India scores high on certain factors contributing to auto export competitiveness, such as labour cost, availability of skilled resources, state of development of auto component industry and quality of automotive manufacturing and engineering. However, it has challenges in terms of logistics cost and the quality of infrastructure which is key in driving export competitiveness. Port infrastructure and waterways transportation would thus play an important part to help India achieve its auto export ambitions.

In 2016, the government unveiled the Sagarmala Project, which seeks to develop 7,500 kilometres of India's coastline. There are investments totaling Rs 12 lakh crore envisaged on ports, allied infrastructure and industrial clusters. Sagarmala also includes 39 road connectivity projects for improving and strengthening the connectivity of ports to the national and state highways which will ultimately boost global trade and benefit the economy. Development of port infrastructure was reiterated in the Union Budget 2017-18 as the government allocated Rs 2.41 trillion for the transportation sector and announced various policy initiatives to support the development of a sustainable and efficient model. A recent relaxation in the Cabotage Law has further clarified the government’s focus on maritime growth.

Encouraged by these positive developments, plans for new RORO terminals as well as augmentation of existing terminals have been announced over the next few years.

Coastal Waterways – Still a long way
For a country which enjoys over 7,500 km coastline, a mere 7 percent of its overall cargo volume moves via the coastal route. The contribution of RORO cargo in this is a naught.

Volumes at RORO terminals in India are completely driven by exports. However, RORO terminals can play a significant role in the domestic distribution of vehicles. The three manufacturing regions -- Haryana, Tamil Nadu and Gujarat -- distribute cars all over the country. Traditionally, the entire inland logistics for vehicles has been catered to by rail and road. The benefits of water-based transport both, in terms of cost and carbon emissions has long been established. Road transportation, on an average, costs Rs 1.5 per ton-km, for railways it is Re 1 per ton-km. For waterways, it would be 25 to 30 paisa per ton-km only. According to the World Shipping Council, ships emit only 10 gm of carbon dioxide for 1 ton of cargo over 1 km, whereas trucks and trains discharge 59 gm and 21 gm of carbon dioxide respectively.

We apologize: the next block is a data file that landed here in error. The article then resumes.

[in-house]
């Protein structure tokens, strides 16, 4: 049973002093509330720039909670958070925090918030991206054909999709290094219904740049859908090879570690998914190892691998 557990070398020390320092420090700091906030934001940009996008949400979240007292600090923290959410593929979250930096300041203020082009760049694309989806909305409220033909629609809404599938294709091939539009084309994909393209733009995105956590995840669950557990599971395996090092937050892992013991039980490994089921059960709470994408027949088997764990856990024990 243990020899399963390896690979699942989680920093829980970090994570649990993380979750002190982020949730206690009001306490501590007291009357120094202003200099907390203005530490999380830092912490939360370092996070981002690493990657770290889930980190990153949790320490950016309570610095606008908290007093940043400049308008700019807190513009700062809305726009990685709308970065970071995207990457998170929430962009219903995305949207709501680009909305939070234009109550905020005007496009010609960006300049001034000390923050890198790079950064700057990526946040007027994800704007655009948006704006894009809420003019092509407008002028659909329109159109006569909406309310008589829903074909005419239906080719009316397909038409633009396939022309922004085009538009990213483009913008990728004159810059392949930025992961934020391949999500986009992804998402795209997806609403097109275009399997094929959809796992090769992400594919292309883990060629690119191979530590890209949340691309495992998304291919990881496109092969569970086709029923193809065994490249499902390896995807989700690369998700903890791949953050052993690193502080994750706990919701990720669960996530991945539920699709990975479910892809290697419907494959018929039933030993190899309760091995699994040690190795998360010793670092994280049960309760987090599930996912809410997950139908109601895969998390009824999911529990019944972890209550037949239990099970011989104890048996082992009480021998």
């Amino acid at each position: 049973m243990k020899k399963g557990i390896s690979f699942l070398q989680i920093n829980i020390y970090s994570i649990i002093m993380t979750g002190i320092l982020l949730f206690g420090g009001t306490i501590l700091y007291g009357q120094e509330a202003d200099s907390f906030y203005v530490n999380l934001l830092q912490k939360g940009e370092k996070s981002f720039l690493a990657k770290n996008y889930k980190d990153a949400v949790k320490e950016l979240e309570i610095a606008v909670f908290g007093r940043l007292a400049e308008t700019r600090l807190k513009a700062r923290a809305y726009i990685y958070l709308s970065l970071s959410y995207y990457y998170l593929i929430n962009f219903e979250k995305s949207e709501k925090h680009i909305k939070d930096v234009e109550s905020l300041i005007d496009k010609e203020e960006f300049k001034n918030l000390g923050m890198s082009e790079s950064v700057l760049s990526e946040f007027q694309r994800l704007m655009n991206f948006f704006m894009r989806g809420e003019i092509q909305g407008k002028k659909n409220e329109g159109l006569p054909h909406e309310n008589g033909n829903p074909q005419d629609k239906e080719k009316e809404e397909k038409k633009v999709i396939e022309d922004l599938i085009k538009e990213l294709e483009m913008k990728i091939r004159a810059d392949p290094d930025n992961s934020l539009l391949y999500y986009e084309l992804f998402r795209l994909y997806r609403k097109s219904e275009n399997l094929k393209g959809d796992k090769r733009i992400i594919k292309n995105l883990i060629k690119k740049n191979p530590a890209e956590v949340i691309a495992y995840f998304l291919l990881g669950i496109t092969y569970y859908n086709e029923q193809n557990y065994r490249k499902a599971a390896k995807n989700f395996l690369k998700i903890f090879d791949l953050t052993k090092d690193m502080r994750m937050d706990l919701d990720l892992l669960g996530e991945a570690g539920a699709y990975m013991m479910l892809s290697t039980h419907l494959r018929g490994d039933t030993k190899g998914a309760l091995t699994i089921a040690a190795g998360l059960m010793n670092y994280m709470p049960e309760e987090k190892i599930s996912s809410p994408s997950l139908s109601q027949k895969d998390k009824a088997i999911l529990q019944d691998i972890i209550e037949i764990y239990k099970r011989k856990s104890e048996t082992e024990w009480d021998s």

Thus, there is an immense opportunity in using the sea route to cater to distant geographies i.e. for Haryana and Gujarat clusters to access the southern markets and for the Tamil Nadu hub to access the northern market. However, for this logistics route to be viable, a comprehensive view and a long-term view, including the environmental and social cost of each modal option needs to be taken to arrive at the optimal modal mix for domestic movement and export of automobiles. The government needs to handhold the industry to make the waterway transportation of automobiles viable and sustainable. The hope here again is encouraging government involvement, which has put focus on coastal movement of passengers and goods with many incentives in the area.

The current modal mix for automotive logistics is highly skewed towards road transport, with underutilisation of cost efficient modes like water and rail transport. Focus on areas such as Port Infrastructure and waterway transport, together with the integration of multimodal transport solution would make the automotive logistics more efficient and help energise India’s Automobile Industry.

The author is a Managing Director, at APM Terminals Pipavav

The thoughts and opinions shared here are of the author.

Check out our end of season subscription discounts with a Moneycontrol pro subscription absolutely free. Use code EOSO2021. Click here for details.

Post Your Comment
Required, will not be published
All comments are moderated